Friday, November 18, 2016

November 18, 2016

Another casualty of my not-being-prepared-for-winter-yet.
However, it's supposed to be 60 on Sunday,
so maybe I can enjoy the hammock and the summer wreath
a little while longer. 

Thursday, November 17, 2016

November 17, 2016

Every state we've lived in, the natives have always said the same thing...
"If you don't like the weather, just wait a day."
I think people everywhere must say that.  :)
Colorado might win the contest, though...
yesterday tied a record of 80 degrees in Denver,
and today's high was 41 with SNOW!

Obviously we didn't get the hammock put away in time, again.  :)

Tuesday, November 15, 2016

November 15, 2016

We have 2nd floor balconies on the front and back of our townhouse.
I admit that we don't use them like some people would...
mostly because that would entail buying chairs and tables 
and we are so not buying even more stuff to have to move next time.
But once in a while we walk out on them and enjoy the views.
I'm so glad I did this afternoon...this tree in our front yard looked like it was on fire,
with the sun shining through the red leaves. 
It's been a beautiful fall...
unseasonably warm but beautiful.

Monday, October 31, 2016

October 31, 2016

Jed's first carved pumpkin...Minecraft, of course.  :)

And Jed's first Halloween without trick-or-treating.
He gave it up voluntarily, which was nice.
Instead, he dressed up like an old man
 and sat on our porch trying to scare the kids that came up.  :)

Sunday, October 16, 2016

October 16, 2016

This boy is 13 years old today!

His original birthday.
13 years certainly makes a difference.  :)

Saturday, October 08, 2016

October 8, 2016

I spent some time alone this afternoon at Clear Creek in downtown Golden, catching up on some reading.  
It was so very nice to hear the water gurgling past me.

A flaming tree in our front yard.

Friday, October 07, 2016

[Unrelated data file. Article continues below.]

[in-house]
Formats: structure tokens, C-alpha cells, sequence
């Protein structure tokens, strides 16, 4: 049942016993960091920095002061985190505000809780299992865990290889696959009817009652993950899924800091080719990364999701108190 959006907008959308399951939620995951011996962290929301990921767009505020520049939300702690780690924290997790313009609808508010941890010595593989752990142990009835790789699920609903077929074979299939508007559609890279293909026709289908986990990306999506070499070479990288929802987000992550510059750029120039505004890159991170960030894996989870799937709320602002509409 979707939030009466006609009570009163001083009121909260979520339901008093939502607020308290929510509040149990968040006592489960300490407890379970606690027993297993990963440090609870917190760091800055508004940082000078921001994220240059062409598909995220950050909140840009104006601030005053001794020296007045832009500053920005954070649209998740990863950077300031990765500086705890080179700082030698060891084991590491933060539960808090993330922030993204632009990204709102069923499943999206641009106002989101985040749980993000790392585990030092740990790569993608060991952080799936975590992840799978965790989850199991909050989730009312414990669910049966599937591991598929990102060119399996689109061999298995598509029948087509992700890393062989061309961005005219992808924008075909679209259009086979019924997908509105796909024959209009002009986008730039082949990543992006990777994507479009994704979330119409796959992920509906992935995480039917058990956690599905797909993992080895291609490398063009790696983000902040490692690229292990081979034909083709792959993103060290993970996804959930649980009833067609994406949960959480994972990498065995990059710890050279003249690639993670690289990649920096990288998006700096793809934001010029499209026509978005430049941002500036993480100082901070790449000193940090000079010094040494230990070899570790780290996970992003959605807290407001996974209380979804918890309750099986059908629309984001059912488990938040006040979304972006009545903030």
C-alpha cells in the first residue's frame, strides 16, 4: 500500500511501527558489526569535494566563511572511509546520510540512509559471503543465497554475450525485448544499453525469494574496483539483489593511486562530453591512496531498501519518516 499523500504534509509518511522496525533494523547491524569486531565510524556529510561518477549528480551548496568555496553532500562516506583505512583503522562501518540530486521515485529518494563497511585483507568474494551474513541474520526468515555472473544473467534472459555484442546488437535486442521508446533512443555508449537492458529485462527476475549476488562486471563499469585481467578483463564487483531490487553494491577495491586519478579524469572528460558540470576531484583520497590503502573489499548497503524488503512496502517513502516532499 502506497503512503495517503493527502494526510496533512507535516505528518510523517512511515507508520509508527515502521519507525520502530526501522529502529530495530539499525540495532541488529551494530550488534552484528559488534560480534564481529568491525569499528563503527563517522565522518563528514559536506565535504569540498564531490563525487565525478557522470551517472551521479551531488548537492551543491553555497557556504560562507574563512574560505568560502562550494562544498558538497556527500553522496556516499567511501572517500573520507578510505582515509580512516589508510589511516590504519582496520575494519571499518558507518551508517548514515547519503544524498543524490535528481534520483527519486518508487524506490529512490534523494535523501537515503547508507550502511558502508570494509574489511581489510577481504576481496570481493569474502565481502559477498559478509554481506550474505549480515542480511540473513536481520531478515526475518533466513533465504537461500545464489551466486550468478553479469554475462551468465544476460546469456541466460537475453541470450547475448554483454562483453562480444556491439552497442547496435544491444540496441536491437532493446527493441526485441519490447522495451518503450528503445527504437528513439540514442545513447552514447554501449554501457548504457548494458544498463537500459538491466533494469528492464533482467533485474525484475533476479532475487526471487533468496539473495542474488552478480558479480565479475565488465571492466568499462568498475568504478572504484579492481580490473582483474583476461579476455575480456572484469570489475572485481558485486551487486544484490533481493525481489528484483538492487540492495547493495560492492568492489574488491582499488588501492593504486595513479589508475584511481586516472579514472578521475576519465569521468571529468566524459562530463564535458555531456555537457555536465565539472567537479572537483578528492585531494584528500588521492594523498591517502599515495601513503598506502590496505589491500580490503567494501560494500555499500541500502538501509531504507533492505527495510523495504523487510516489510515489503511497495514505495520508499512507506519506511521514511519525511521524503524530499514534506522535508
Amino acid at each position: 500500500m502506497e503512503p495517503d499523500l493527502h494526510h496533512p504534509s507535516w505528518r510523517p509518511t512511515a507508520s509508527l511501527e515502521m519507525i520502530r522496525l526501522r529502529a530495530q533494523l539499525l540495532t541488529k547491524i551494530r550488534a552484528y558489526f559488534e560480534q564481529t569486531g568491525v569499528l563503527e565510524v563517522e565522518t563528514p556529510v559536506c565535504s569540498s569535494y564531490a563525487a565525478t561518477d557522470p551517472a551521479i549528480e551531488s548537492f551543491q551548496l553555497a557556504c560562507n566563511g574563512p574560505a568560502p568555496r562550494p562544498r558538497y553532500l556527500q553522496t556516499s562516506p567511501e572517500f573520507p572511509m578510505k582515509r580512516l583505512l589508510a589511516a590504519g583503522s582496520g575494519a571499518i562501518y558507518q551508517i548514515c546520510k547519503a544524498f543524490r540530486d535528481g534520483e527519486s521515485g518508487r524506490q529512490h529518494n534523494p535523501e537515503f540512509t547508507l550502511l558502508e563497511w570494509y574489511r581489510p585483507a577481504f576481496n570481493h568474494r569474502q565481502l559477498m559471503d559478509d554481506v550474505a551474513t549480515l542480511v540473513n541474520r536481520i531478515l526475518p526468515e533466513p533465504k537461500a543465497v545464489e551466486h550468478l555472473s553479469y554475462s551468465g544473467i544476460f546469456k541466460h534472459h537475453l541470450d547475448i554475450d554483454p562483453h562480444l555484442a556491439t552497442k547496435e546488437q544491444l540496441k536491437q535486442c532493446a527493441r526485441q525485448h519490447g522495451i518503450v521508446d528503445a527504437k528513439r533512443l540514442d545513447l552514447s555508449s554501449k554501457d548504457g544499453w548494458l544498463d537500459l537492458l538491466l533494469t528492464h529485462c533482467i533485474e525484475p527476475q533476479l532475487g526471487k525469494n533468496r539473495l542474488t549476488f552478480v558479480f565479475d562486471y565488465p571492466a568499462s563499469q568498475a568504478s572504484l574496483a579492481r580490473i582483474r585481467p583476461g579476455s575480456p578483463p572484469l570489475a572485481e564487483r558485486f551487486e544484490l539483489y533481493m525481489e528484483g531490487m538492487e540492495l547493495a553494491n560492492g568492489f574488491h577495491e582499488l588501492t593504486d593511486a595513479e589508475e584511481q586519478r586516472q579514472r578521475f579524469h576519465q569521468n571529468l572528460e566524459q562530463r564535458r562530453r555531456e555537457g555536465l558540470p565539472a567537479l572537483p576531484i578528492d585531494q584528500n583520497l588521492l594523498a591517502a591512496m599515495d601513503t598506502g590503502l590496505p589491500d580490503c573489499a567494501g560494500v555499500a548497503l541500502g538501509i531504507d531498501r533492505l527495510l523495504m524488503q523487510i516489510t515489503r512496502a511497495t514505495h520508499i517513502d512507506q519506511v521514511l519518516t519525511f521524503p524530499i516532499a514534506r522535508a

October 7, 2016 - Part 2

We headed home after the Million Dollar Highway drive, 
stopping at the Black Canyon of the Gunnison National Park near Montrose.

The park surrounds part of a deep, steep-walled gorge carved through Precambrian rock by the Gunnison River.  The park contains 12 miles of the 48-mile long canyon of the Gunnison River.  The national park itself contains the deepest and most dramatic section of the canyon, but the canyon continues upstream into Curecanti National Recreation Area and downstream into Gunnison Gorge National Conservation Area.  The canyon's name owes itself to the fact that parts of the gorge only receive 33 minutes of sunlight a day, according to Images of America: The Black Canyon of the Gunnison. In the book, author Duane Vandenbusche states, "Several canyons of the American West are longer and some are deeper, but none combines the depth, sheerness, narrowness, darkness, and dread of the Black Canyon."

The Gunnison River drops an average of 34 feet per mile through the entire canyon, making it the 5th steepest mountain descent in North America. By comparison, the Colorado River drops an average of 7.5 feet per mile through the Grand Canyon.

There's a lot of interesting information about the history of the canyon at wikipedia, where the information I included came from.

October 7, 2016 - Part 1

We took a 25 mile ride on the Million Dollar Highway this morning from Ouray to Silverton through the San Juan Mountains.  This classic stretch of two-lane blacktop snakes its way through the San Juan Mountains, the wildest and most rugged peaks in the Rockies.

The first 12 miles through the Uncompahgre Gorge to the summit of Red Mountain Pass is the most spectacular, characterized by steep cliffs, narrow lanes, and a lack of guardrails; the ascent of Red Mountain Pass is marked with a number of hairpin curves used to gain elevation, and again, narrow lanes for traffic—many cut directly into the sides of mountains.

The origin of the name Million Dollar Highway is disputed. There are several legends, though, including that it cost a million dollars a mile to build in the 1920s, and that its fill dirt contains a million dollars in gold ore.  As the locals say, though, you'd have to "pay me a million dollars" to drive that stretch in the snow.  - courtesy of wikipedia